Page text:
One of the rare concept albums that lives up to its conceit while each song still able to stand on its own, Big Day in a Small Town demonstrates as well that Brandy Clark’s debut album wasn’t a fluke. She really is this good.
Released in 1998, Wide Open Spaces established the Dixie Chicks as superstars right out of the gate. It produced five top ten hits, including three #1 singles, and sold more than twelve million copies in the United States alone. It remains their biggest selling album to date. But is it among their best?
With a steady job as executive music producer for ABC-TV’s Nashville, as well as a hectic schedule in his own studio, Buddy Miller does not often release a new album. When he finally does, it’s bound to be excellent. Buddy Miller & Friends: Cayamo Sessions at Sea features Miller supporting some of Americana’s top artists. It demonstrates not only his sublime artistry, but his talent of nudging great singers into even greater performances.
Andrew Combs’ All These Dreams thrives in widescreen and close-up. It’s a lush, imaginative production that’s also a series of intimate character sketches.
On her first new release in 14 years, K.T. Oslin offers one new song and eight re-imagined incarnations of past singles and album cuts from throughout her thirty year career.
Since making her debut with 1997’s Alabama Song, Allison Moorer has been one of country music’s most consistent albums artists. The singer-songwriter has three unqualified masterpieces to her credit— the flawless stone-country heartbreak cycle of The Hardest Part, the politically charged The Duel, and the somber, heady Southern Gothic of Crows. Despite having those triumphs— and other excellent albums like Alabama Song and Good Fortune— to her credit, Moorer’s latest effort, Down to Believing, is perhaps the finest album of her career because it finds Moorer challenging both her singing and her songwriting voices to plumb truly difficult emotional depths.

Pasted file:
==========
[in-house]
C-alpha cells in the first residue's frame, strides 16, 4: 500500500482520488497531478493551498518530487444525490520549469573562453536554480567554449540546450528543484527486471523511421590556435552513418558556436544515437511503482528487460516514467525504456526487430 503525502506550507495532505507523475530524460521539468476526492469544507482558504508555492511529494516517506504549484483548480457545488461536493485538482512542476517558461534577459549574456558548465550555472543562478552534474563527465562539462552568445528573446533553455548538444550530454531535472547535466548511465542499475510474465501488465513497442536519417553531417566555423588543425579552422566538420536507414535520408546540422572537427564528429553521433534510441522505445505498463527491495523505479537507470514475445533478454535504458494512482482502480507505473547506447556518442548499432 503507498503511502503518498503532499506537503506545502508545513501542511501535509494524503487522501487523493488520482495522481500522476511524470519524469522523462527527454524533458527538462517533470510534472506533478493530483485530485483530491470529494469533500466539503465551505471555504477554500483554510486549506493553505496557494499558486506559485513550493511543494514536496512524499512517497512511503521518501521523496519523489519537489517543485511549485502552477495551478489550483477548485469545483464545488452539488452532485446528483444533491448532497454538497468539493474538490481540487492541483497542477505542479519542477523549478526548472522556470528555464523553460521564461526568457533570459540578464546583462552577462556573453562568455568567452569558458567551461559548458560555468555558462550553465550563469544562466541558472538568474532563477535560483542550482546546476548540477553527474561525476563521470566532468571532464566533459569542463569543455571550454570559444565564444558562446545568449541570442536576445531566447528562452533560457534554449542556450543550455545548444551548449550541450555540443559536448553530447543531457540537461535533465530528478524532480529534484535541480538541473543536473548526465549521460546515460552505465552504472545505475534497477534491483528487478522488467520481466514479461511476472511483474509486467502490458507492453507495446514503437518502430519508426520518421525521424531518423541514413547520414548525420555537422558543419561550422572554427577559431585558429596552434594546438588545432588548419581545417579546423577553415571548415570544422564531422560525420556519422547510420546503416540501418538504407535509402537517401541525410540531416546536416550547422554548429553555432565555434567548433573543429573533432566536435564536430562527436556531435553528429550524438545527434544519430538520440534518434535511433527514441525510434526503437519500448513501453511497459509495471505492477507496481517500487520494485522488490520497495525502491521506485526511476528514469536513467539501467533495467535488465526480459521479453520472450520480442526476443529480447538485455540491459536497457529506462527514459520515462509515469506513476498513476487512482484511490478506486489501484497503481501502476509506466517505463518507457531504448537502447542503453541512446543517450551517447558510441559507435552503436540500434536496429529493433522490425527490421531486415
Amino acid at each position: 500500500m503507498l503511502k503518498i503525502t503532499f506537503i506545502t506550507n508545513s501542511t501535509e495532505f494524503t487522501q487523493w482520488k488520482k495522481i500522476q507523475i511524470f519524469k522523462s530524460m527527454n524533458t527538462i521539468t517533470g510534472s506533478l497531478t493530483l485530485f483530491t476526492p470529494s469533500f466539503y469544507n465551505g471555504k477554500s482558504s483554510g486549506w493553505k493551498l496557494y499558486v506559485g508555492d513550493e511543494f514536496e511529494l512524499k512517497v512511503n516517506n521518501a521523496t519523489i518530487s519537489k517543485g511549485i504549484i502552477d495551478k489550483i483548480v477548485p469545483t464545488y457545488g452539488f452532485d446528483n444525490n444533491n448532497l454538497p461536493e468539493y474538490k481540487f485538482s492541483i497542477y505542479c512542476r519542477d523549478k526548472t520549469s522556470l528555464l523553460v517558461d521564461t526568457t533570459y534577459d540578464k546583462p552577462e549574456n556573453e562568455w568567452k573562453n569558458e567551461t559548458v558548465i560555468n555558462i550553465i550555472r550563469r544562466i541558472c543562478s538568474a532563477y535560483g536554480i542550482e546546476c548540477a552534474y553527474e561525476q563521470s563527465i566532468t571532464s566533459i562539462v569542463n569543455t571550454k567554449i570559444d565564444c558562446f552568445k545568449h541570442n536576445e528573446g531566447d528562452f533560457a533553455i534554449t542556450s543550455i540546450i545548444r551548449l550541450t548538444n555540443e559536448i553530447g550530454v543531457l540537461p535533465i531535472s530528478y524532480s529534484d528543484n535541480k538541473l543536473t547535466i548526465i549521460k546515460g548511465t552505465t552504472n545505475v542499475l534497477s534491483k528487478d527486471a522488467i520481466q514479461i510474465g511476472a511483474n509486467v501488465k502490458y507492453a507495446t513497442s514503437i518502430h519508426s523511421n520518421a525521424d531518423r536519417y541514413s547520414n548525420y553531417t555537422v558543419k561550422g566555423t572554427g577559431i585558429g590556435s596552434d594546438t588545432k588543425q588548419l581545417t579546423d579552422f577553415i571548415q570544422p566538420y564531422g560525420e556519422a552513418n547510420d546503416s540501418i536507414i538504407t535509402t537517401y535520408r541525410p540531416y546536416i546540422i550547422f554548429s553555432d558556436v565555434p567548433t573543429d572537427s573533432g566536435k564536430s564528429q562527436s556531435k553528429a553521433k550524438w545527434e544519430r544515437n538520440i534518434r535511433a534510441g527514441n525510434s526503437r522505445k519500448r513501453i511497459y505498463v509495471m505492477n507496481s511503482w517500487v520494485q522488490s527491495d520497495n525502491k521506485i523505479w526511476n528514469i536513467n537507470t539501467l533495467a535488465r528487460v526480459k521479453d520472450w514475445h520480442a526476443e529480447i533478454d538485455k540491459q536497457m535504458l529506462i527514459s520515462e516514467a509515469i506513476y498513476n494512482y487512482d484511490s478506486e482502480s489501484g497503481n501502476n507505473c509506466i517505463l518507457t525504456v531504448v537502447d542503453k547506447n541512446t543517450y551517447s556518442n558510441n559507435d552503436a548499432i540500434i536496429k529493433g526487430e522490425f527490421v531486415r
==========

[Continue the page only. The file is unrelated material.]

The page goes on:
Stop me if you’ve heard this one before.
George Strait has released a new album that is consistently good, with strong vocal performances that elevate even the middling material.
It isn’t easy to follow up a universally praised debut album, especially when you don’t have the novelty of the new in your corner. Sometimes what sounds so fresh is just by the virtue of being the first time your voice has been heard. The second time around, you can only rely on the strength of your material. Being different is no longer enough.
Django and Jimmie derives its title from the names of two of the biggest influences of Willie Nelson and Merle Haggard – Django Reinhardt and Jimmie Rodgers.
The greatest gift a music lover can give another is leading them to a great artist they have not yet discovered